- Porous structures made using gas atomized titanium and cobalt-chrome powders are used for orthopedic implants.
- Fine stainless steel powders are used to manufacture surgical instruments by metal injection molding.
The combination of purity, repeatability, and particle characteristics makes gas atomized powders ideal for these critical applications across industries.
What particle size distribution is used for different applications?
The optimal particle size distribution depends on the intended application:
- For laser powder bed fusion, the typical range is 15-45 microns. Very fine powders below 10 microns can cause handling issues. Size range of 25-35 microns is commonly used.
- Binder jetting uses finer powders in the 5-25 micron range to improve sintering. Layer thickness also dictates minimum particle size.
- Metal injection molding uses bimodal distributions with powder sizes under 25 microns. This improves packing density and flow.
- Thermal spray requires larger particles over 45 microns for better momentum transfer and coating density. Size ranges between 45-100 microns are commonly used.
- For orthopedic implants, powder sizes below 75 microns promote tissue ingrowth into the porous structure.
The gas atomization process parameters can be optimized to produce powders with the desired particle size distribution for the intended application.
What are the latest developments in gas atomization technology?
Some of the latest advances in gas atomization process technology include:
- Close-coupled atomization uses a consumable electrode furnace integrated to the atomization nozzle for a more controlled process. This improves melt cleanliness.
- Multiple gas injectors arranged concentrically can produce unique particle size distributions. Varying the gas pressure between injectors increases atomization flexibility.
- Pre-filming atomizers use a thin liquid film to generate finer atomized droplets compared to free-falling metal streams. This expands the capability for sub-10 micron powders.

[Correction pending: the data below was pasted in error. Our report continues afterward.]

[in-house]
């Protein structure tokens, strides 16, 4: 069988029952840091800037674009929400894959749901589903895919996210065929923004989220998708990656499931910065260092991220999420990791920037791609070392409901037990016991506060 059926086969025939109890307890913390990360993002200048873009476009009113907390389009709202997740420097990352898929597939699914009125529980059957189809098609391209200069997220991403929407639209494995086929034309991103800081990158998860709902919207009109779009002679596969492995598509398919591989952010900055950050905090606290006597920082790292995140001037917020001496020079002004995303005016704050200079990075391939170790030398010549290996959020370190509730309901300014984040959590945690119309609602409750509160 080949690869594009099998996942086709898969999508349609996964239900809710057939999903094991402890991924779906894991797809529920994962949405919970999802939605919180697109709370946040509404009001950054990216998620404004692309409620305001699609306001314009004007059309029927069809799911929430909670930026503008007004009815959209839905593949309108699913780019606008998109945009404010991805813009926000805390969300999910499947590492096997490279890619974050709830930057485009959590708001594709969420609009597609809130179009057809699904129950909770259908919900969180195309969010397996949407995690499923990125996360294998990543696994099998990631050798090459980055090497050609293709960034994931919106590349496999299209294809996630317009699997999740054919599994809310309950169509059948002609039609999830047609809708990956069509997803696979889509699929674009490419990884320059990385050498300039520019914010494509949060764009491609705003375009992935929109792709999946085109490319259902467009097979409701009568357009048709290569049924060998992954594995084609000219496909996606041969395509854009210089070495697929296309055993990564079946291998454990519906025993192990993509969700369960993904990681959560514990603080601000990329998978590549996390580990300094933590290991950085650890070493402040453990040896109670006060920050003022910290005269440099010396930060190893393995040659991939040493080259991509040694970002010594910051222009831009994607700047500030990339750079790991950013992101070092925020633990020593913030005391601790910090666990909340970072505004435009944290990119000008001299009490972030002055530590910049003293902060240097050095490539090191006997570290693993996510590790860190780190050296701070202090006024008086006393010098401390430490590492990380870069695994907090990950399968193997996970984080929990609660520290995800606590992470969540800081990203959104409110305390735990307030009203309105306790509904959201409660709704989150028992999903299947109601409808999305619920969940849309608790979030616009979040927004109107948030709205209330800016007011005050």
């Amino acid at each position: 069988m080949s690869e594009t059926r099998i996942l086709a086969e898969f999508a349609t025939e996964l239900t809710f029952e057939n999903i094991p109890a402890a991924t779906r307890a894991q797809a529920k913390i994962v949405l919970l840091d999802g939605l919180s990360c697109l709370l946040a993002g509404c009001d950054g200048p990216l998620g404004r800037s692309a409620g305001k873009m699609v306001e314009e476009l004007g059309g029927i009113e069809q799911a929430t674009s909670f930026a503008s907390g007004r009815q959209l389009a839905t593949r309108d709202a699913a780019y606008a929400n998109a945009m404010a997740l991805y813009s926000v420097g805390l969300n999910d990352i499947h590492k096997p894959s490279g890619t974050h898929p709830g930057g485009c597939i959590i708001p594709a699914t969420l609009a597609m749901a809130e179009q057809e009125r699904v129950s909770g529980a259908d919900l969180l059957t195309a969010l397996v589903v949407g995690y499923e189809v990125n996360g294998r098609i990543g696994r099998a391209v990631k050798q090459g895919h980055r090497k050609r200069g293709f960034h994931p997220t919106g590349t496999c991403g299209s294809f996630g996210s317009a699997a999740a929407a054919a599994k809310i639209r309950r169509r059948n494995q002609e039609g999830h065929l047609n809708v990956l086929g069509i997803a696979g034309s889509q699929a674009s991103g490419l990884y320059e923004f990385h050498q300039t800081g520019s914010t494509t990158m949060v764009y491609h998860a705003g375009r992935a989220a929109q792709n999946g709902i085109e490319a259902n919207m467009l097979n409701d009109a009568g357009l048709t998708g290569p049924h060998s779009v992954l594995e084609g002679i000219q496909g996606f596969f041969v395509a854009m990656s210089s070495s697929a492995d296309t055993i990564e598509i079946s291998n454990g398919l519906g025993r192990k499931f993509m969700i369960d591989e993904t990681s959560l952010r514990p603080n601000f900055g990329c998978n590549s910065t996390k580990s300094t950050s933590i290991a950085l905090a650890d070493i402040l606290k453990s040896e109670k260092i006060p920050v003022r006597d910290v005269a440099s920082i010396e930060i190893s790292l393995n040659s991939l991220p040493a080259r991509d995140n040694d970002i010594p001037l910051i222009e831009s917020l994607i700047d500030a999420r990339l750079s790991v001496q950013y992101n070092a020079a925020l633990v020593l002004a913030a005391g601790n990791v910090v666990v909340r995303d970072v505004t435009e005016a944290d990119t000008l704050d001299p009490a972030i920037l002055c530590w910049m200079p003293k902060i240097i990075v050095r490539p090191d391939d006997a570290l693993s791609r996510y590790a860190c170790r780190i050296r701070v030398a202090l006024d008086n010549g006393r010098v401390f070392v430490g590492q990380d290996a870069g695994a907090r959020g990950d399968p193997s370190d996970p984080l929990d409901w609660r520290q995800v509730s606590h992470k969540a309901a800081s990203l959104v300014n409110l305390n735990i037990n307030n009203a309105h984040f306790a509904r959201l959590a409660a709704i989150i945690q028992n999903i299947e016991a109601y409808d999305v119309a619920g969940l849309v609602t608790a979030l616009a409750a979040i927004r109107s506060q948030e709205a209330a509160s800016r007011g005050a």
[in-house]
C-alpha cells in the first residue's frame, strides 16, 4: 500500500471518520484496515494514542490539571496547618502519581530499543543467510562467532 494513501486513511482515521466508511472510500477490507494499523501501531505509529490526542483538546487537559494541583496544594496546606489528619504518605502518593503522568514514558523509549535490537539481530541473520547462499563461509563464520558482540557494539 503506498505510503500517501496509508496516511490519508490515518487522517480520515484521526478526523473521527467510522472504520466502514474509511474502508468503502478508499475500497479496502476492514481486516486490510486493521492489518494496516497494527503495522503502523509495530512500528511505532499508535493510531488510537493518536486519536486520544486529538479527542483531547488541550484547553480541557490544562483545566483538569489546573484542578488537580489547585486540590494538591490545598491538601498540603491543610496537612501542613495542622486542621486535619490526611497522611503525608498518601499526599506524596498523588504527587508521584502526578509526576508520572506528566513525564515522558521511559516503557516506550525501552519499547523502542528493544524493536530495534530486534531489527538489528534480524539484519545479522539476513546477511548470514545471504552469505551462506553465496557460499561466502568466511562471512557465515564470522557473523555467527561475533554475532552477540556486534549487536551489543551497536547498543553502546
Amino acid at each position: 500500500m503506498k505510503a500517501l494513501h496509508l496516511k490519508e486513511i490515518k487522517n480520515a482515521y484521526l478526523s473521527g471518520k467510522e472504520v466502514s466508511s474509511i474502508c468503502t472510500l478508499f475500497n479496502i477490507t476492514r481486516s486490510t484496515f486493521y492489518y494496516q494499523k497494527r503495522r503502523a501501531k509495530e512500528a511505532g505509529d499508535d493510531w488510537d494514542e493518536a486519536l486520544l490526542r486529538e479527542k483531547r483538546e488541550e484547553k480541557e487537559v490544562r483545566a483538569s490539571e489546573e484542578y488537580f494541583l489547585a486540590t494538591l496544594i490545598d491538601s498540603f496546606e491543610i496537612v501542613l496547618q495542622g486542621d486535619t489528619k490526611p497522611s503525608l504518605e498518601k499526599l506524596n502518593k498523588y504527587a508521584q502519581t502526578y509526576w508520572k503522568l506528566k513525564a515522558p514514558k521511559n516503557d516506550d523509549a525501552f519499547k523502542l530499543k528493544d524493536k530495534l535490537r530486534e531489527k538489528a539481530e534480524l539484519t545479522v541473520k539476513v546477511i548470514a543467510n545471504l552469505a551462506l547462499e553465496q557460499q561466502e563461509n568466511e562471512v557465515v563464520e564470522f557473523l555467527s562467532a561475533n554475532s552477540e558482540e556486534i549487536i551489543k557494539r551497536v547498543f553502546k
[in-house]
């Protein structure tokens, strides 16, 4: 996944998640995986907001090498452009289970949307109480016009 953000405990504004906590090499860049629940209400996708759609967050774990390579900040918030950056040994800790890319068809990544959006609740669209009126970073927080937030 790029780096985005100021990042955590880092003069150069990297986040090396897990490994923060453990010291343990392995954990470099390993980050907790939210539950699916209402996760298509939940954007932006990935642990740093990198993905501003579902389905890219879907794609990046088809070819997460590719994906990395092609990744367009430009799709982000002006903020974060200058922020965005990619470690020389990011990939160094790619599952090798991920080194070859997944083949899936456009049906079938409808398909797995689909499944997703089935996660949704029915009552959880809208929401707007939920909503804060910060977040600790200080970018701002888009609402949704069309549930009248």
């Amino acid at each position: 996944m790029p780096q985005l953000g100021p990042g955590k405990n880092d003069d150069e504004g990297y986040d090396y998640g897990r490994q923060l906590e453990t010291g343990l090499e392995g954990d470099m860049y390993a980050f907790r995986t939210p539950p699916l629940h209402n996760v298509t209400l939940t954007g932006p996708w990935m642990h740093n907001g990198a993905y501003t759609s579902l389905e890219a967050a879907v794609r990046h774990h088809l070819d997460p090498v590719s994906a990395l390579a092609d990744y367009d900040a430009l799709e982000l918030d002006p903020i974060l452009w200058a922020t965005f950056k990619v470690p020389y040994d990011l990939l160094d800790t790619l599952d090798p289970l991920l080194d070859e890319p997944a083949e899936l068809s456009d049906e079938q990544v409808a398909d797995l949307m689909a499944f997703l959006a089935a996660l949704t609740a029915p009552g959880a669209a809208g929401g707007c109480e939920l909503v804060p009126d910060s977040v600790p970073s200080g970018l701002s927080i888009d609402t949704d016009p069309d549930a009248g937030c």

- Feedback control systems using optical sensors allow dynamic adjustment of gas pressures and metal flow rate to maintain powder size distribution. This improves consistency.
- Induction atomization uses electromagnetic levitation and induction coils to precisely control the melt pool. This enables a very uniform, contactless atomization process.
- Additive manufacturing is being used to manufacture complex atomizer nozzle geometries not possible with conventional machining. This provides increased atomization control.
These process innovations are expanding the alloy systems and particle characteristics achievable through gas atomization.
What are some challenges in gas atomization?
Some of the key challenges associated with gas atomization include:
- Contamination of reactive alloys by oxygen/nitrogen pickup – Using higher purity inert gases and vacuum chambers minimizes this.
- Satellite formation during atomization due to ligaments forming between droplets – Nozzle geometry and gas flow optimization reduces satellites.
- Production of irregular, non-spherical particle shapes – Careful control of process parameters ensures smooth spherical morphology.
- Achieving uniform cooling rates between large and small particles – Modified nozzle designs help equalize droplet solidification rates.
- Handling high reactivity and oxidation of hot powders below melting point – Powder handling under inert atmosphere suppresses oxidation.
- Cost and complexity associated with using high pressure gas systems – Recent innovations are improving productivity and reducing costs.
Continued research is focused on understanding and controlling melt atomization physics to further improve gas atomized powder quality and consistency.
What are the alternatives to gas atomization?
Some alternative powder production processes to gas atomization include:
- Water atomization – Inexpensive but causes oxidation and irregular powder shapes
- Plasma atomization – Produces highly spherical powders but very low productivity
- Electrode induction melting gas atomization – Good for reactive alloys but higher O2 pickup